Earth Day 2009
What would Earth Day be without a disturbing graph, in which bad things are increasing versus time? It would be no fun at all, that’s for sure. Today’s enviro-plot comes to us courtesy of NOAA, and shows that despite a global economic downturn in the last few months, greenhouse gas emissions continue to grow unabated. The recession is only a few months old, so that’s not surprising… it takes time for data to accumulate. Either way, a global economic shutdown is no way to curb greenhouse gas emissions. Fortunately that’s not our only option.
Take a look at the GDP and fossil fuel curves. There’s an interesting zig-zag feature that happens around 1979-1980, when fossil fuel use drops precipitously and then slowly climbs back up, at the same time GDP sails on upwards with hardly a blip. That’s the Iranian hostage crisis, when oil exports from Iran were held back at the source. In the space of a couple of years, our oil imports dropped through the floor but somehow our GDP managed to keep growing. Jimmy Carter was President, and renewable energy projects were starting to take off. Carter was a former nuclear engineer who understood the value of a diversified energy portfolio and high technology. He put solar panels on the White House roof, in a measure that was largely symbolic but which also demonstrated commitment to American industrial innovation and technological supremacy in an age of changing energy needs. Iran under the Ayatollahs made it clear: as long as we need their crude, they will rule us.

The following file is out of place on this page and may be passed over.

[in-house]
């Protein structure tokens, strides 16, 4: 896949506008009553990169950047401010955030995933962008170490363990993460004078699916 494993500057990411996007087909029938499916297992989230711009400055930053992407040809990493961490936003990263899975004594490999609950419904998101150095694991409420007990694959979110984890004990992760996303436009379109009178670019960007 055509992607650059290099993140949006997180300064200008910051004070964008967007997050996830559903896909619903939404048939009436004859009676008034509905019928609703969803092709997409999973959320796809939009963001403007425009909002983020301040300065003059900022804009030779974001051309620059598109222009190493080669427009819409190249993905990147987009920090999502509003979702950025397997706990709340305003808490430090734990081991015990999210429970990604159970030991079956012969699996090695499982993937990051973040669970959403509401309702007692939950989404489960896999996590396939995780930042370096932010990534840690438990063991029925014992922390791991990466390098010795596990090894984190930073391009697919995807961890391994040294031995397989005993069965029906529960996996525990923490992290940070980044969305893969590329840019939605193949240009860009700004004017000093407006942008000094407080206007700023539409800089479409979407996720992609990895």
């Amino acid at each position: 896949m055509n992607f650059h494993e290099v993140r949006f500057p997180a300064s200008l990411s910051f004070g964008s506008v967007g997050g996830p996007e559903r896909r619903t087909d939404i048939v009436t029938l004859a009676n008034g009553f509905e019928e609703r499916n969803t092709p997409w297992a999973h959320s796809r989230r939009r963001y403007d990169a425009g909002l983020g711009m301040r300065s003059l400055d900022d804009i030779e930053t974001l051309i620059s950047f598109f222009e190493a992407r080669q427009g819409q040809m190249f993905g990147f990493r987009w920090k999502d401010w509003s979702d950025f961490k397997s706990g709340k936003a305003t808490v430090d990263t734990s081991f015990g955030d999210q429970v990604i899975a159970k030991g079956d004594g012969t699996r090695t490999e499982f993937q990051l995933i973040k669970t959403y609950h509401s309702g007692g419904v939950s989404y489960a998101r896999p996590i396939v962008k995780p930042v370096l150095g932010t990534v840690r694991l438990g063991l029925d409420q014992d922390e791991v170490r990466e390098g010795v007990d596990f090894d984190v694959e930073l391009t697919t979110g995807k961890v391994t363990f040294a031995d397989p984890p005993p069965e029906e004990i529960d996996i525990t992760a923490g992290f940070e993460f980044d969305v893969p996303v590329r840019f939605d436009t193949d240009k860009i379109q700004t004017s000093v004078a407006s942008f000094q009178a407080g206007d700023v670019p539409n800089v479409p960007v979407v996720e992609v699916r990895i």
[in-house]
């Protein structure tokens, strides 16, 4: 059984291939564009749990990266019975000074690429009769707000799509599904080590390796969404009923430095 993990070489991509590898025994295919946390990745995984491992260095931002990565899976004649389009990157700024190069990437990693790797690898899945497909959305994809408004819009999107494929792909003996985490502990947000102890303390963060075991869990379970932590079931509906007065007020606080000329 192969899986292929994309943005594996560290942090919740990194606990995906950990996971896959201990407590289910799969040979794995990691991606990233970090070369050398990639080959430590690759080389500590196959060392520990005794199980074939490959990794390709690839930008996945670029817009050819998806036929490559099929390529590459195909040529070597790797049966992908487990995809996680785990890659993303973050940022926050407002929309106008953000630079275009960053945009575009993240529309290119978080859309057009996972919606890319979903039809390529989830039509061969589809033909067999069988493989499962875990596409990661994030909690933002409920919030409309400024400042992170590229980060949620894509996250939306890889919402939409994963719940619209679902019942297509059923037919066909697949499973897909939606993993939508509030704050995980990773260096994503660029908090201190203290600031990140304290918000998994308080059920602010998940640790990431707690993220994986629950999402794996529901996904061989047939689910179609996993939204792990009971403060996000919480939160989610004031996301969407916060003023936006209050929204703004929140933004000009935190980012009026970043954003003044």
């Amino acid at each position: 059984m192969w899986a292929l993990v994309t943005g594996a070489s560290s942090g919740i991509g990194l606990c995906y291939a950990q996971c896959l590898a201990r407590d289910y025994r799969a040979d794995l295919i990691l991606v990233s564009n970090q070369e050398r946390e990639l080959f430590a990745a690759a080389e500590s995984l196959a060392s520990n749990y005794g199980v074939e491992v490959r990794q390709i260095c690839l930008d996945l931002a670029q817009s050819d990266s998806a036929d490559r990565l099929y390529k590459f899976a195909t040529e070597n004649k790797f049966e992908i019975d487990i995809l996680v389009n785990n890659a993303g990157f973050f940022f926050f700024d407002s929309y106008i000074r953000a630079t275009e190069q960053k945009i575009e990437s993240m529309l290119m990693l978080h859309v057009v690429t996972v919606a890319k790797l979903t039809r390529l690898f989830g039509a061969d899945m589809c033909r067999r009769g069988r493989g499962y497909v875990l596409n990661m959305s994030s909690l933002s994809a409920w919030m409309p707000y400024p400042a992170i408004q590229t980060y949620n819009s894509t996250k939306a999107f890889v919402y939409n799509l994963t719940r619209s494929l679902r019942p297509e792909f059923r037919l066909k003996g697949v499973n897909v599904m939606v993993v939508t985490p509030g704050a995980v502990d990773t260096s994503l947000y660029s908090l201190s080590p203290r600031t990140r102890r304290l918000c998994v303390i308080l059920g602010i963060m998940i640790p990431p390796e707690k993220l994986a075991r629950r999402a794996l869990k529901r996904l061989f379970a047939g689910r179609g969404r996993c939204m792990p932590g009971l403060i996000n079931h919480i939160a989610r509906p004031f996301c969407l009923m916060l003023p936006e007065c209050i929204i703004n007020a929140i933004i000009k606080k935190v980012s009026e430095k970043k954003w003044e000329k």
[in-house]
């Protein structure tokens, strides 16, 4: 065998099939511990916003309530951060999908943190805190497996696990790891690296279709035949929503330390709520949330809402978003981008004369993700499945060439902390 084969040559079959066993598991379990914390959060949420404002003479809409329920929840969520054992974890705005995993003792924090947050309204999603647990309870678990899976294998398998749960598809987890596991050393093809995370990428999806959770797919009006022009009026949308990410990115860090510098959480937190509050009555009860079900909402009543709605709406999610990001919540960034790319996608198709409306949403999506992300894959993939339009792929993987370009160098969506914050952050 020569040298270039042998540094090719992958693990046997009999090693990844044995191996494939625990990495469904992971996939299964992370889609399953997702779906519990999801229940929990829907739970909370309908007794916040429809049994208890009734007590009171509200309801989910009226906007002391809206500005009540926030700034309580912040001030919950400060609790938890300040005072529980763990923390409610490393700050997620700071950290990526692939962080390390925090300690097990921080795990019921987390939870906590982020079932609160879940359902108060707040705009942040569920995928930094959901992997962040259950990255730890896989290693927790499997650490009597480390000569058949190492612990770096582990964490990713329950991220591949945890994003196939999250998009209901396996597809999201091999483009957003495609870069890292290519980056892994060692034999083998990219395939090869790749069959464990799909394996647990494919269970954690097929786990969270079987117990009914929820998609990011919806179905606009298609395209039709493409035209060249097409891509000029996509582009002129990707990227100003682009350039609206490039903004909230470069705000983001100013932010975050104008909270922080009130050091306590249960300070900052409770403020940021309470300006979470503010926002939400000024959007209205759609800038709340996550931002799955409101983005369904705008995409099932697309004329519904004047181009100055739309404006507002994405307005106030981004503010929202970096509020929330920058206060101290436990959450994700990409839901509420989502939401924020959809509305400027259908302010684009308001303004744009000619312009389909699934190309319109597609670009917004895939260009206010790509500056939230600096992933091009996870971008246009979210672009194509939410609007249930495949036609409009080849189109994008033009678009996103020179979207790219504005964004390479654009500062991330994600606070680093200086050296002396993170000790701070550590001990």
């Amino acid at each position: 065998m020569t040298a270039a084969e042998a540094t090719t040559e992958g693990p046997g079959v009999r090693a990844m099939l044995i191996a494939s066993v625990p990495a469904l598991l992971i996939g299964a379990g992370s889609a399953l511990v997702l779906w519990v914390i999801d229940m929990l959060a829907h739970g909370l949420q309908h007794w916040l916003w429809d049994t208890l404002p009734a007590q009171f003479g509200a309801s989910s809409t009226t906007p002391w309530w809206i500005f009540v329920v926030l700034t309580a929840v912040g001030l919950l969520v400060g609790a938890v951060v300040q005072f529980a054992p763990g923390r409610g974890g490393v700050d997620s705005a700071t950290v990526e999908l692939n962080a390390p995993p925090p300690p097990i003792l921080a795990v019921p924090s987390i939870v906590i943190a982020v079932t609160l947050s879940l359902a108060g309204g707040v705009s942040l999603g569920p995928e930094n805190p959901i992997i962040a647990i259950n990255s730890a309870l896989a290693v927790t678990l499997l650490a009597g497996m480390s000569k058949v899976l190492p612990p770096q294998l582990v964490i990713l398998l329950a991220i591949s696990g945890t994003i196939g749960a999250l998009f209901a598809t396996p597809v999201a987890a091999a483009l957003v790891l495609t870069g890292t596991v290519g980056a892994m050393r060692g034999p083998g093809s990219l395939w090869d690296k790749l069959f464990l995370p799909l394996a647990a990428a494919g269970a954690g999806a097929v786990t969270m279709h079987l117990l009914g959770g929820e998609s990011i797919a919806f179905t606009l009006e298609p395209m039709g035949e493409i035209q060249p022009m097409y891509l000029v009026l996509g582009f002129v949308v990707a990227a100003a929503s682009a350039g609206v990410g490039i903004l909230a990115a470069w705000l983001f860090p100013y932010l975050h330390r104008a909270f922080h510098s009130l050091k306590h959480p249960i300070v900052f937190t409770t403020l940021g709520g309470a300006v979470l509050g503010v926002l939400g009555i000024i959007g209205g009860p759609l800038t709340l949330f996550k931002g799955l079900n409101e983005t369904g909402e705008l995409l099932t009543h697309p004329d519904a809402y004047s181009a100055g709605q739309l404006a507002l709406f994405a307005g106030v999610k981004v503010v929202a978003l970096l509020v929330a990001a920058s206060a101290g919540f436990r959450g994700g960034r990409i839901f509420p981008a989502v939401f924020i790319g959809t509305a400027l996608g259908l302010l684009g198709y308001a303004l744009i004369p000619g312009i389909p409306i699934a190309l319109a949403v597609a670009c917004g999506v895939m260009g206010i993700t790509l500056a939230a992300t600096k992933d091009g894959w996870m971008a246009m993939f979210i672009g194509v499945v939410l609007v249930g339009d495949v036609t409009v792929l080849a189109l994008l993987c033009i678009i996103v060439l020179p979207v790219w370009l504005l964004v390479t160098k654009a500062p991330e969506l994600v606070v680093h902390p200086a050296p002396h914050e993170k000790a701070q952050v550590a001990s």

When Reagan the Stupid took charge of the White House, he ripped the solar panels off the White House roof and ushered in a new dark age. We’d started to turn the corner toward a brighter technological future, but all it took was one supremely idiotic president to stop us in our tracks. The world is a big place, and the US economy is a big machine, but one man can still make a difference… in Reagan’s case, a hideous difference. We had a chance to seriously examine our dependence on foreign oil, and to seriously attempt a technological revolution toward greater efficiency and lasting economic dominance. Instead, rich people got a tax cut and went on a 30-year vacation from responsibility.
Today our situation is different. We’re past peak oil, and no amount of sabre-rattling or political posturing will put new oil back into played-out wells. Our technology, despite Reagan’s Luddism and that of his party, has now advanced to the point where wind energy is price-competitive with coal, and cheaper than natural gas. Nanotechnology is bringing new advancements in materials engineering and solar photovoltaics technology with every passing month. Municipalities are harnessing their own landfills to fuel buses that run on natural gas, and Brazil grows most of its liquid fuel. We’ve started to grow beyond technological childhood, when fossil-fuel training wheels were required for progress. Now we can start to think about taking off those training wheels, and map out a future beyond month-to-month scrambles for another oil well here, another tar seep there.
GDP and fossil fuel use are not the same thing… in fact they’re not even related. GDP measures what we do, and we can do what we do without dead algae. All we need is to be more clever than Reagan… and that’s easy.